Ironically, McGwire’s 62nd was a line drive that barely made it over the left-field wall and was a couple of feet away from being a long single. Fittingly, the shot came against Sosa and the Cubs with McGwire being congratulated right away by fellow first baseman Mark Grace with Sosa ultimately being a part of the celebration as well.

7. Carlton Fisk Sends the Sox To Game 7, 1975 

Few players have ever been as animated as Fisk in the time between hitting the ball and seeing the ball get over the wall. Of course, few players hit a 12th inning home run in the World Series with their team facing elimination. That was the situation for Fisk, who lifted the Red Sox to victory in a must-win game by waving his hands while he skipped down the first-base line.

Ultimately, his gesticulations paid off, as the ball hit the foul pole to give Boston a walk-off win.

Unfortunately, the Red Sox lost Game 7, keeping their alleged curse alive for nearly 30 more years despite Fisk’s dramatic home run.

6. Babe Ruth Calls His Shot, 1932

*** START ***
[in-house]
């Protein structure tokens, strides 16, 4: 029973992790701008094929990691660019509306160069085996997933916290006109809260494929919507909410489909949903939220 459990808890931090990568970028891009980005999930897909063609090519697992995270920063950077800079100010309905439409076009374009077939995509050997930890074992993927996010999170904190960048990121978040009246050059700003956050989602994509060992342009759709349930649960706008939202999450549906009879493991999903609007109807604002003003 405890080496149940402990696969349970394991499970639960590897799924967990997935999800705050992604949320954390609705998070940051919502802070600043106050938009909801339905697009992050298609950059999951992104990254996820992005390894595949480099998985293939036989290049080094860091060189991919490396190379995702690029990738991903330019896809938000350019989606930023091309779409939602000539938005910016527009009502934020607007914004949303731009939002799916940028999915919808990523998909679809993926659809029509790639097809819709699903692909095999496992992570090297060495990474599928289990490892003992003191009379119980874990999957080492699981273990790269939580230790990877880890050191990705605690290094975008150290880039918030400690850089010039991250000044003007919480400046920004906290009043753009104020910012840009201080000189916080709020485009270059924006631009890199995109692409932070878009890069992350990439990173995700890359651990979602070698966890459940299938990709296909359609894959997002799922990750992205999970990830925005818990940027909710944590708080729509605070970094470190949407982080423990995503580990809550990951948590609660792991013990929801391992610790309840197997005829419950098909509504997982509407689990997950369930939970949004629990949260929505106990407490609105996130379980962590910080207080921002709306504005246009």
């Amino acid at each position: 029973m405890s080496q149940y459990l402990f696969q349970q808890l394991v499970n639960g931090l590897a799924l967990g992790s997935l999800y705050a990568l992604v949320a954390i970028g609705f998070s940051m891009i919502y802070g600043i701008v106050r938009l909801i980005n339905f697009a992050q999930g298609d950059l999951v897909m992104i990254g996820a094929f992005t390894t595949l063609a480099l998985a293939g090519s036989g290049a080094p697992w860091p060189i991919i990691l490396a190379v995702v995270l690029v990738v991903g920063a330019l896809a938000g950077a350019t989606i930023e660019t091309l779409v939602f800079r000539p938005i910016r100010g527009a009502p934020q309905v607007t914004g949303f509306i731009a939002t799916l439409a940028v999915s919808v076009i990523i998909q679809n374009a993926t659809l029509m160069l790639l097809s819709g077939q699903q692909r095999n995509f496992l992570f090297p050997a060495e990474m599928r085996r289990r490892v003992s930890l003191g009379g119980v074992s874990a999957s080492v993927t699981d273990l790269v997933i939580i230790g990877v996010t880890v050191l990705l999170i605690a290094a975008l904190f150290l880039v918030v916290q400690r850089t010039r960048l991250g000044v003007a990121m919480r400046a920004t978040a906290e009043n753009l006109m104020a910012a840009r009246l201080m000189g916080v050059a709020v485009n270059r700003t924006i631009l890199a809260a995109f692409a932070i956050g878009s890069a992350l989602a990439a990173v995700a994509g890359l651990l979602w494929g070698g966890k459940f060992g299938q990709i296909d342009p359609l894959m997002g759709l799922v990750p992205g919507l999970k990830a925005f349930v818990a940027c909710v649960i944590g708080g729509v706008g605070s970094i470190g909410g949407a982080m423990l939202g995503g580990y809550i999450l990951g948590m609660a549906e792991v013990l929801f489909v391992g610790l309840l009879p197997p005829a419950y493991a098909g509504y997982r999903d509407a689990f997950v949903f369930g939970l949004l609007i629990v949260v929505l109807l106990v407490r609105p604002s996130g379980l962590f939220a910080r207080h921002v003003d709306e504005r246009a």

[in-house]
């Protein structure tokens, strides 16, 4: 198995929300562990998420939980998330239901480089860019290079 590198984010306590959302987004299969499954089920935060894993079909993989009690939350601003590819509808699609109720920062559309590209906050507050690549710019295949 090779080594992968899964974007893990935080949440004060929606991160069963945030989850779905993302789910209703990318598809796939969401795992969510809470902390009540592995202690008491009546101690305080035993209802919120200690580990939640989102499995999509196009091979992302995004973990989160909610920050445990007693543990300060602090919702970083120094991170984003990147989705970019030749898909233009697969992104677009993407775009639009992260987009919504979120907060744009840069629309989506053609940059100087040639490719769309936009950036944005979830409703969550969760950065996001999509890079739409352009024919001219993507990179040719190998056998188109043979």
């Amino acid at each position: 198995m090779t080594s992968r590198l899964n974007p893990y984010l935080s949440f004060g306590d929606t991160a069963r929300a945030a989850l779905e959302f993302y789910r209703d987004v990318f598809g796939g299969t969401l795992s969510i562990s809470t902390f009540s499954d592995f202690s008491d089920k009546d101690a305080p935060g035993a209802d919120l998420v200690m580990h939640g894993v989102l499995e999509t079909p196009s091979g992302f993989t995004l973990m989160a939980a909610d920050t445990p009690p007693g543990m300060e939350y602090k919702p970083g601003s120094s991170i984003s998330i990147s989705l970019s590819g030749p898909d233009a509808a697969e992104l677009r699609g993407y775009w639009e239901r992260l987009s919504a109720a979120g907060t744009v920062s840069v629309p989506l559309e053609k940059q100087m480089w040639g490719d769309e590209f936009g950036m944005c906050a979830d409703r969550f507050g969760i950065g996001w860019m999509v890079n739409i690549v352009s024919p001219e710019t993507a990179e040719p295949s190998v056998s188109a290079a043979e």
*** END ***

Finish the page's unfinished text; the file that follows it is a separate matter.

Did Ruth really call his shot at Wrigley Field against Charlie Root in 1932? Even with video, it’s unclear what happened, but it’s an amazing story and a memorable home run nonetheless.

As the story goes, the players on Chicago’s bench were heckling Ruth, who may have pointed his bat to the deepest part of the park, moments before unloading on a pitch that traveled at least 440 feet but could have been close to 500 feet, albeit with a strong wind helping to carry the ball.

It has since become one of the most iconic moments in baseball history and one that has transcended sport and become a part of pop culture. It also helped the Yankees win the game and eventually sweep the series.

5. Hank Aaron Bests Babe Ruth, 1974